JBL Performance surround speaker system Page 2
The PT800BE wasn't particularly critical about height relative to the listener; its vertical dispersion was smooth and uncolored from a few degrees below the woofer axis to about 30° above. Placing it with its center at ear height was about ideal, but anything much higher than that caused significant treble loss. This will be a problem if you put the PT800BEs on high stands (which is where I normally put satellites, to minimize front/back balance changes with changes in listening distance), so I turned them upside down. Unfortunately, this put most of their weight at the top, making them even less stable.
I should have taken my own advice about attaching them to the stands—partway through my tests, an accidental jolt that would never have fazed my Tannoy 10-DMTs pitched one of the PT800BEs off its stand and onto the floor. After that, I used adjustable straps to stabilize them. (There are no convenient threaded holes on the top of the enclosure.) A better solution for a permanent installation would be to wall- or corner-mount the surrounds, but because of the below-woofer treble loss, the supplied brackets should be attached to an angled board fastened to the wall, so as to aim the speakers down at the middle of the listening area.
The tower and center speaker are magnetically shielded, but imperfectly. The PT800BE could be placed within a few inches of a direct-view screen without messing up the color, but no closer. The PC600BE center speaker, which in JBL's setup diagrams is pictured perched atop a large direct-view monitor, has far too powerful a magnetic field for such placement, but would work fine atop a rear-projection television (the magnetically sensitive parts of a rear-projection set are located below the screen).
The PT800BE had very broad, smooth dispersion. Perhaps because of the unusual diaphragm shape, and certainly because the drivers are stacked in a vertical line up the center of the front panel, a pink-noise test signal (a very demanding indicator of timbral change) through one speaker revealed no significant change in timbre until I was almost 55° off the horizontal axis, although there was a gradual diminution of level off-axis, as there should be. This ideal directivity characteristic allowed the PT800BEs to be toed-in as much as necessary to stabilize the image, without coloring the sound for listeners across a wide seating area.
I was pleasantly surprised to find that the PC600BE center's horizontal dispersion was very nearly as wide and smooth as the PT800BE's, despite the horizontal driver placement. Vertical dispersion was more modest but completely acceptable: from 10° below to about 20° above the midrange axis. The PC600BE also sounded very much like the PT800BE, which permitted the front speaker array to deliver an almost seamless soundstage from edge to edge. (Small irregularities in the balance of each front speaker can cause audible response aberrations called "picket-fencing" as you move across the listening area.)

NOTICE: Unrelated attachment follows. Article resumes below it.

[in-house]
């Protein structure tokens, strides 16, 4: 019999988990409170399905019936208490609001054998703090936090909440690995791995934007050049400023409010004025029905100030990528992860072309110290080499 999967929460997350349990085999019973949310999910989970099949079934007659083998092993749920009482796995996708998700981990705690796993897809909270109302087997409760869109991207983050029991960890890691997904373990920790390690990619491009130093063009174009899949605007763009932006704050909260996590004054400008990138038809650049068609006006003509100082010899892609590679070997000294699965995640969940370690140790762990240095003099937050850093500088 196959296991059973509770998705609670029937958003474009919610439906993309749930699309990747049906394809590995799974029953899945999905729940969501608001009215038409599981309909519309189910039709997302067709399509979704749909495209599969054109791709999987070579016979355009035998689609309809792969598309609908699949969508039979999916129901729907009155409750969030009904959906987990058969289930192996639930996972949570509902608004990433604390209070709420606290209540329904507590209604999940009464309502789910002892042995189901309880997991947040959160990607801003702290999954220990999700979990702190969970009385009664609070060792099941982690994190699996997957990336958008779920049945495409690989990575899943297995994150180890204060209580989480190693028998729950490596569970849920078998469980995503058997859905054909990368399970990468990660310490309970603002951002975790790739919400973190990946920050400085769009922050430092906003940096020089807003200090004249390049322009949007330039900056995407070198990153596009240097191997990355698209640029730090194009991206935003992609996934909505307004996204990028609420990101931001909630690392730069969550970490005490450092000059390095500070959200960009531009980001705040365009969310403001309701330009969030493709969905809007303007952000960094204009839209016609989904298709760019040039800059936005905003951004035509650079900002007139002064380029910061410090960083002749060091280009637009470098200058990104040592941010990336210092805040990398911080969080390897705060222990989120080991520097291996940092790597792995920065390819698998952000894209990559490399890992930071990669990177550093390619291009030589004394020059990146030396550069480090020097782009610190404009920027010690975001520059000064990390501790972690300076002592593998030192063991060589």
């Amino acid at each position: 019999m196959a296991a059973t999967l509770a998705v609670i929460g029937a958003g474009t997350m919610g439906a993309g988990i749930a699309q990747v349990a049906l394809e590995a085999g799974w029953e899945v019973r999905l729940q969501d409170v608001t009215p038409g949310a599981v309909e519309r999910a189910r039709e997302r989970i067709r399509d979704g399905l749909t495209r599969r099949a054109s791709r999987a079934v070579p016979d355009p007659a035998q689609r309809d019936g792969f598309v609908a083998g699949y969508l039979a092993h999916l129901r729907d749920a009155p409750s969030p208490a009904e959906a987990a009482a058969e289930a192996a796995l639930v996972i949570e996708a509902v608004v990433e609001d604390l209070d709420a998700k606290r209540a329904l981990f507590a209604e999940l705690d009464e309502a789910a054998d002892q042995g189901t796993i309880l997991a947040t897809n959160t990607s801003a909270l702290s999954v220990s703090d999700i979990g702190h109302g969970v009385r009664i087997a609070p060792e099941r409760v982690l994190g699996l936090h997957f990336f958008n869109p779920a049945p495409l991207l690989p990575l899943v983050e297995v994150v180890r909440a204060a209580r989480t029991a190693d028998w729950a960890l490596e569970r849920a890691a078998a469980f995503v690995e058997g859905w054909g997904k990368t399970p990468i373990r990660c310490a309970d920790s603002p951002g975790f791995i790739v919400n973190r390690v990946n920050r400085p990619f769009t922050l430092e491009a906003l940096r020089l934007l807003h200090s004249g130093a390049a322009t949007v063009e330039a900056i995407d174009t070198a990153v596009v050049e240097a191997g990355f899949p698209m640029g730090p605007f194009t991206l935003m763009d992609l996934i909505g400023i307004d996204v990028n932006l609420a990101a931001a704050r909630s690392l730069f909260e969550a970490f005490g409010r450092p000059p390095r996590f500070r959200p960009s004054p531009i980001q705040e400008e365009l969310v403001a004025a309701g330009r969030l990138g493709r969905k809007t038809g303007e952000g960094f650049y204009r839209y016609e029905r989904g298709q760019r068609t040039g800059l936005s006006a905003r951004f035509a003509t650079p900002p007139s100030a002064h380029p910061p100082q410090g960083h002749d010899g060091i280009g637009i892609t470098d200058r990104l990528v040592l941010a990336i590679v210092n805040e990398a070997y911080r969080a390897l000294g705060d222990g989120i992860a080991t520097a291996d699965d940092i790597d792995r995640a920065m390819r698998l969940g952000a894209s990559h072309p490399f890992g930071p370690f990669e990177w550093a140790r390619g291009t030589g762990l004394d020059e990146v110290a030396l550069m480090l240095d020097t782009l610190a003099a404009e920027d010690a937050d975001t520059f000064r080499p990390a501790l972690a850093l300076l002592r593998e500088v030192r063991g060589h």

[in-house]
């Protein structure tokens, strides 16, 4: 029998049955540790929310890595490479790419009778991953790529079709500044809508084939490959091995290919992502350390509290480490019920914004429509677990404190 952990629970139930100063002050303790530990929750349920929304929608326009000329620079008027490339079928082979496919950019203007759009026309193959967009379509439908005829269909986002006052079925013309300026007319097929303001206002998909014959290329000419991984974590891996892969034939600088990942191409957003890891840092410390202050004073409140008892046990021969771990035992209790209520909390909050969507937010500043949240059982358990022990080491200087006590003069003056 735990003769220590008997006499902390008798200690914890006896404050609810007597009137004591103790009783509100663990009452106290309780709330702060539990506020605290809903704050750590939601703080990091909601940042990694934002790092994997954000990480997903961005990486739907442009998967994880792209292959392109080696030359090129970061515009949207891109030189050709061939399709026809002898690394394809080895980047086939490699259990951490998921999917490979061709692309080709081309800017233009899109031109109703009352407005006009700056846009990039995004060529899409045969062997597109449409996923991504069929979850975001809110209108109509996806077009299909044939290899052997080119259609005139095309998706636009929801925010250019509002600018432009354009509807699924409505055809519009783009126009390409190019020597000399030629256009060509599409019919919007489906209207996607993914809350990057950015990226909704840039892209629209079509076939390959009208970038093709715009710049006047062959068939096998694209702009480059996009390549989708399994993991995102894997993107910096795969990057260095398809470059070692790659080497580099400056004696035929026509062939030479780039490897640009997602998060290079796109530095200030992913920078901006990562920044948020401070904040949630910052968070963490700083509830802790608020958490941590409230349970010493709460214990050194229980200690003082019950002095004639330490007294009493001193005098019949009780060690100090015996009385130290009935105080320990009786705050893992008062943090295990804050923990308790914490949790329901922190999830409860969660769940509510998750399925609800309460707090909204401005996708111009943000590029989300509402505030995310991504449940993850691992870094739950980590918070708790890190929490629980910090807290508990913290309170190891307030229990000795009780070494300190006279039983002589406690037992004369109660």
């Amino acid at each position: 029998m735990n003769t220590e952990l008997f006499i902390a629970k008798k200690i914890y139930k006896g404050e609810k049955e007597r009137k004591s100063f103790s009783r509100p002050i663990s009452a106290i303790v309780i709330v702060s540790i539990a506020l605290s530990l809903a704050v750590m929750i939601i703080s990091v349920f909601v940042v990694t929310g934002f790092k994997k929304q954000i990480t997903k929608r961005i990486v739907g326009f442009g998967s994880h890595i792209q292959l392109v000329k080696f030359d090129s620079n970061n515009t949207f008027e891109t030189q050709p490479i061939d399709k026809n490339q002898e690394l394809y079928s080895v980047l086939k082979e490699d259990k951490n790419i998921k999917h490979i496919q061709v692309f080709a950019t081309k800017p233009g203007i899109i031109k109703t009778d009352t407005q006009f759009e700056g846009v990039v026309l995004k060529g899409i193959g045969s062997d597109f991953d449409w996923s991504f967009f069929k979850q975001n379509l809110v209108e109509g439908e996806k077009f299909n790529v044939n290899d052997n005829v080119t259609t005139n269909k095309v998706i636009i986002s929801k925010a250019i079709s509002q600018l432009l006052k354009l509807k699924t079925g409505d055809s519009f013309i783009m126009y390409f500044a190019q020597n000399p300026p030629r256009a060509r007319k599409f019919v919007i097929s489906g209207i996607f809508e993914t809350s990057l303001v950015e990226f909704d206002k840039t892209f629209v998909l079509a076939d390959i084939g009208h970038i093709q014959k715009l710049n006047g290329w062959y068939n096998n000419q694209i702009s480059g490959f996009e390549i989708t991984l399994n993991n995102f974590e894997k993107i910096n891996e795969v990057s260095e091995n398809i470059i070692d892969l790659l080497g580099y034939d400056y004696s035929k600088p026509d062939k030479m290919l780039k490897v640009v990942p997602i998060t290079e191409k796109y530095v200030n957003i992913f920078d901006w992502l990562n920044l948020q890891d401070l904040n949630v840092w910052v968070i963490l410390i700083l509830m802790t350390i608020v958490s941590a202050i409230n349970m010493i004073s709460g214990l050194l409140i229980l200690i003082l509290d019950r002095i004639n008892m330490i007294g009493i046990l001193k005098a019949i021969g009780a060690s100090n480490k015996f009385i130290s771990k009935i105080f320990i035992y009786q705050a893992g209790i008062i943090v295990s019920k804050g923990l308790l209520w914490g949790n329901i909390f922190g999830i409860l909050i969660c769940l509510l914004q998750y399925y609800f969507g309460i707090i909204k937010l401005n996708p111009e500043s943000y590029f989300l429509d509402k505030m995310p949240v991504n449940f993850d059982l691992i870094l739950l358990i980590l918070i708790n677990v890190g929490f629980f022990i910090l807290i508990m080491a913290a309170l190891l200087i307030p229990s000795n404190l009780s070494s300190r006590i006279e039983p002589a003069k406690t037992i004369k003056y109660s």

The JBLs' removable grilles were acoustically transparent enough to have very little effect on the sound. They did soften highs, but so subtly that you'd have to be a compulsive type to care. If you're more fanatical about sound than appearance, you'll probably leave the grilles off just to be safe, but if you do, expect your guests to leave fingerprints all over the driver diaphragms. It's virtually impossible to tell by sight what shape they are—they're rather like one of those optical illusions that keeps changing perspective.
As usual, I placed the front PT800BEs at the edges of my 84-inch screen on 30-inch stands (which put their woofers just a bit below ear level), and the PC600BE center-channel on an 18-inch stand under the middle of the screen. The PT800BE surrounds went on 6-foot stands behind the listening area, and the PS1400BE subwoofer (I needed only one for my smallish room) went close-in to the front left corner of the room. I set the sub's crossover to Separated, used the Lexicon CP-1's crossovers to select Small and 80Hz for all the upper-range speakers, then calibrated the sound levels for all channels with my trusty RadioShack analog sound meter. No further tweaking of woofer level was needed.